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Chalk Talk: The ND 3-4 Transition Part IV- Inside Linebackers

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Welcome back to "Chalk Talk" with LB Coach. In this installment he breaks down the responsibilities of the inside linebackers. Links to Parts I, II and III are below in case you missed them. Enjoy. Whiskey

Part I- Expectations
Part II- Defensive Line
Part III- Outside Linebackers

LB Coach
If you're a tough guy, if you're an ALPHA male, if you'd be a Marine Platoon Leader were you were in the military, you're an inside linebacker in the 3-4 defense! Big, Strong, Fast, and Aggressive are all demanding traits of the position. As I take you through this article about inside linebacker play and the reads that they have to make keep in mind that as in the other position breakdowns I refer to the position responsibilities as if they were in the base 3-4 look. There are many variations, blitzes, front twists, and slants that I couldn't possible write about in these short essays so keep in mind we are just talking about base 3-4 play.

There are many ways to line up so I will attempt to keep this article as generic as possible. The inside linebackers generally line up at about 5 yards deep so that they can fill gaps inside and out as quickly as possible depending on their read and the point of attack. You want the inside linebacker to be the point of the spear when attacking an offensive running play. His initial read is the offensive guard. His initial gap responsibility on a running play coming straight ahead is the B gap or guard/ tackle gap with the nose tackle responsible for the A gap.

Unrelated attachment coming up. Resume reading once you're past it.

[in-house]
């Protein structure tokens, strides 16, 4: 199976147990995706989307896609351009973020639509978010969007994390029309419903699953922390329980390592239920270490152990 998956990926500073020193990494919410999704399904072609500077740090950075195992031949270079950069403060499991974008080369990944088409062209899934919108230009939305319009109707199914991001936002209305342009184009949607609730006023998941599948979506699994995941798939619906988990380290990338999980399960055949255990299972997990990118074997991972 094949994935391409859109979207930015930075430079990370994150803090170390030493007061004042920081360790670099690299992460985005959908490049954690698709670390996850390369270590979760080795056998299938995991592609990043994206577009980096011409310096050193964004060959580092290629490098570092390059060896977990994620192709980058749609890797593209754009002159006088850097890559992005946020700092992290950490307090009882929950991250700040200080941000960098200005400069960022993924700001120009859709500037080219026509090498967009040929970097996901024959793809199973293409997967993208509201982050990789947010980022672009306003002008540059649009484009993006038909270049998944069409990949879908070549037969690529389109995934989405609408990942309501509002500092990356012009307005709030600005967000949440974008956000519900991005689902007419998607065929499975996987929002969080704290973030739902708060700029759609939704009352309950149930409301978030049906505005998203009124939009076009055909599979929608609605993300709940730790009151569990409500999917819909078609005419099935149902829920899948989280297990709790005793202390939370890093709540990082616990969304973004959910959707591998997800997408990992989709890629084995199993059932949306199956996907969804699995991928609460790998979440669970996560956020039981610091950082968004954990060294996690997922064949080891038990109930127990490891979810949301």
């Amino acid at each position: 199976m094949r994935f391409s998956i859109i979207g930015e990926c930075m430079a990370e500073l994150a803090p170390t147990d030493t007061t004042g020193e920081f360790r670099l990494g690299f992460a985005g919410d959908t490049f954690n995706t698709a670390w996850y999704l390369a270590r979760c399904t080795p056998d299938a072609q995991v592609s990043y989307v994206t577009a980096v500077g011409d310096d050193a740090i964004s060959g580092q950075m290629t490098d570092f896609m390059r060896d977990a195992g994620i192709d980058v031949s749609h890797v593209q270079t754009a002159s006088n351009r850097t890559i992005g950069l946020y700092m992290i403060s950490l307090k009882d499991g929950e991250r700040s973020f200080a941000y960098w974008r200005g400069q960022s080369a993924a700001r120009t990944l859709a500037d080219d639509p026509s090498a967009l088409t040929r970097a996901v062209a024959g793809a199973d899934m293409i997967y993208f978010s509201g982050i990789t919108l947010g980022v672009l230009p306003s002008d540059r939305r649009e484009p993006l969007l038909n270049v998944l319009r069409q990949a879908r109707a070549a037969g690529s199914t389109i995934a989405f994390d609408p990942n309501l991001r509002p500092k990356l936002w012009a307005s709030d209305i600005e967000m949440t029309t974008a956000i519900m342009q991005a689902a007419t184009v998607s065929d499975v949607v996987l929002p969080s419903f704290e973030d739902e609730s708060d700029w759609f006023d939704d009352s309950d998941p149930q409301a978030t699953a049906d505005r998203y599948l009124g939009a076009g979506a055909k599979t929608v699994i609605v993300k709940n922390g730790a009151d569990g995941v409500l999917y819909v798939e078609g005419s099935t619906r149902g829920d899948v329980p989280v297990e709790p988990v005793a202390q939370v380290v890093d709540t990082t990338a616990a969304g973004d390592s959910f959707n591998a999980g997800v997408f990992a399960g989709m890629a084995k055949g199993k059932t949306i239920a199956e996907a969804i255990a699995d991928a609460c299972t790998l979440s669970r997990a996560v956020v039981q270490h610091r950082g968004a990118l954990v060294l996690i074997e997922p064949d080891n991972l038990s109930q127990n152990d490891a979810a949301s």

If the guard attacks straight on he must meet the guard's forward charge, neutralizing him, shedding the block, and keeping his outside arm and shoulder free to tackle the ball carrier. The 5 yard depth gives him a running start and enough space to change his attack angle if the ball changes direction. It also allows pursuit sideways without running horizontally. If he did that all of his tackles would be after a 5 yard gain! He must run down hill! The other space a 5 yard depth creates is if the defensive tackle gives ground off the line of scrimmage the inside linebacker can still support outside the tackle. If the tackle give up too much ground or if the inside linebacker lines up too close to the LOS he gets cut off from his inside out pursuit.

If the guard's head moves forward but aimed at the outside shoulder of the inside linebacker, he is now thinking the off tackle hole. The guard's move says that he is attempting to cut him off from his outside pursuit. In other words, the B gap is moving out and the inside linebacker must not allow that. At all times his outside shoulder and arm must be free as these are his weapons. The guard knows this and is trying to occupy that arm and shoulder so they can't be used to tackle the ball. As the outside linebacker must fight to stay square to the line of scrimmage so must the inside guy.

I do a drill where I give each guy on the front 7 a 3 yard long pipe and have them carry it across their shoulders. When all the guys are square to the LOS the pipes all meet end to end and there is no place for the ball carrier to run. The defensive front is now a solid wall. Then I show them what happens when one of the defenders allows his shoulders to be turned and now the wall has an opening and the running back will exploit that hole for a positive gain. It is a great visual for the new guys and a great refresher course for the veterans to see what turning of the shoulders means to a defense and how it weakens it.